Standard Bank summons Cricket SA to explain ban on journalists

UNHAPPY WITH COVERAGE: Cricket South Africa CEO Thabang Moroe
UNHAPPY WITH COVERAGE: Cricket South Africa CEO Thabang Moroe
Image: SYDNEY SESHIBEDI/GALLO IMAGES

Cricket SA was summoned to a meeting late on Monday by its biggest sponsor, Standard Bank, after the ongoing fallout from its attempt to ban five journalists from covering Mzansi Super League games on Sunday.

Cricket SA’s decision was condemned by the SA National Editors Forum (Sanef) and the SA Cricketers’ Association.

The bank is the title sponsor of the SA men’s Test and ODI teams. It also looks after some of Cricket SA’s development projects.

“In recognition of the widespread interest in and support for cricket‚ we value the right of South Africans and the broader cricket community to know about developments within Cricket SA‚ especially those that relate to governance and conduct‚” Standard Bank chief marketing officer Thulani Sibeko said in a statement.

Stuart Hess‚ Ken Borland‚ Neil Manthorp‚ Telford Vice and Firdose Moonda had their accreditations revoked by Cricket SA.

Hess was not able to attend the Jozi Stars vs Paarl Rocks game at the Wanderers, while Manthorp‚ Moonda and Vice were denied access at Newlands to cover the Cape Town Blitz vs Tshwane Spartans fixture.

Cricket SA CEO Thabang Moroe admitted in a radio interview that the accreditations were revoked because it was unhappy with the reporting by various media outlets.

Sanef said in a statement that Cricket SA’s actions must be fiercely resisted.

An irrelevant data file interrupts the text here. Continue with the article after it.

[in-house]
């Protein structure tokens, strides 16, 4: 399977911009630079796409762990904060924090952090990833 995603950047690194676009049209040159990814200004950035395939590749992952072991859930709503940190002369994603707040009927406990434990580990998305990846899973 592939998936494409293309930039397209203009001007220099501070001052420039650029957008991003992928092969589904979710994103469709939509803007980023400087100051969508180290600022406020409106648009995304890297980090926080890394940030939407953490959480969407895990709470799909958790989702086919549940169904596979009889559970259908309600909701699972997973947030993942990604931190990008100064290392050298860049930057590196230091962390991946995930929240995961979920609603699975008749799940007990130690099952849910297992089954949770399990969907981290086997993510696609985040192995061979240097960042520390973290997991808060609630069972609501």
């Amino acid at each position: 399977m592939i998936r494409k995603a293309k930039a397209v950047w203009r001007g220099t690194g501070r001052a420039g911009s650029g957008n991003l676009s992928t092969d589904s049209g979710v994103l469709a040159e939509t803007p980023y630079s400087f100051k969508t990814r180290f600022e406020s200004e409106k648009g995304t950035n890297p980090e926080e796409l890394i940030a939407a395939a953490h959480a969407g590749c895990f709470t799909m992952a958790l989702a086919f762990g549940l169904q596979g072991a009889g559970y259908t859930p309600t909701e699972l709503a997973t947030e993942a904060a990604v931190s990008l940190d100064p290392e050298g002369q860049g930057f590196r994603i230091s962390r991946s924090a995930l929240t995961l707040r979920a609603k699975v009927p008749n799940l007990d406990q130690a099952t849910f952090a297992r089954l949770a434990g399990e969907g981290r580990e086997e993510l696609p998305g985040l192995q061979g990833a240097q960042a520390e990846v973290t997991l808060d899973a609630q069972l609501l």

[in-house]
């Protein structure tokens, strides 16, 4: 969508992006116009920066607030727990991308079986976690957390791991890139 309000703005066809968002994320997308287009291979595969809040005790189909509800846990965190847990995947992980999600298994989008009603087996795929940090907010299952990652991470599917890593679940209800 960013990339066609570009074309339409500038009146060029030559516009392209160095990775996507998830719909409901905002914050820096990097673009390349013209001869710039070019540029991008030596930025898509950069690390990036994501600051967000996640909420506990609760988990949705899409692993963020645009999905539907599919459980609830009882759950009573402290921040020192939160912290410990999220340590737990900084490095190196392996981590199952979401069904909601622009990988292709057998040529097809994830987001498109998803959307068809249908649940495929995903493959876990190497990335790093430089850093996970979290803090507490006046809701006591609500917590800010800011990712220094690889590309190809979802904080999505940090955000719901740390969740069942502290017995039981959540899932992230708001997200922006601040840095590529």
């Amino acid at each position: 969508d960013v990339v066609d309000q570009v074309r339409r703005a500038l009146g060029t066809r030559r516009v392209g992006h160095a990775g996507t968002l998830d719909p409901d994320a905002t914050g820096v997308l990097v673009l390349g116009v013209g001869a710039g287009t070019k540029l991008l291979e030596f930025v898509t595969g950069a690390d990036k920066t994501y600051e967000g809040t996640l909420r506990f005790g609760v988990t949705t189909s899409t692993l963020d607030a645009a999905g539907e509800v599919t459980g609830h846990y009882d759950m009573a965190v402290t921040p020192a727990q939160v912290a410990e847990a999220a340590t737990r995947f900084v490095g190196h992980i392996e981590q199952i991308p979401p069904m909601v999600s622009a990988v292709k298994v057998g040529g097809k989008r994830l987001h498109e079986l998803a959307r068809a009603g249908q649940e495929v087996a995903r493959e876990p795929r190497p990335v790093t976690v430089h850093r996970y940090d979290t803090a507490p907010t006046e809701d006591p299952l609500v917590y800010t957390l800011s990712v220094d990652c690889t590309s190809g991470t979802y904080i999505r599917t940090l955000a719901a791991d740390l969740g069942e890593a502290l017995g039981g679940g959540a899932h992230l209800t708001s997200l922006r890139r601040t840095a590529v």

“Sanef believes Cricket SA’s actions will have a chilling effect on the media’s ability to cover all aspects of cricket‚ not just what happens on the field of play‚ but also what happens behind closed doors where the sport is administered.

“Cricket SA’s actions smack of bullying‚ are unacceptable and must be fiercely resisted to preserve the independence of the media and journalists’ ability to report without fear or favour‚” the statement said.

“Moroe’s statements are deeply concerning. Journalists must be allowed to do their job of holding those in power accountable without fear of intimidation or that they will be prevented from doing their job.”

SA Cricketers’ Association CEO Tony Irish said: “It’s a sorry state of affairs when attempts are made to silence respected journalists for writing about the ongoing problems in the game.”

The association is locked in a legal battle with CSA over the restructuring of the domestic game from the 2020/2021 season. — TimesLIVE

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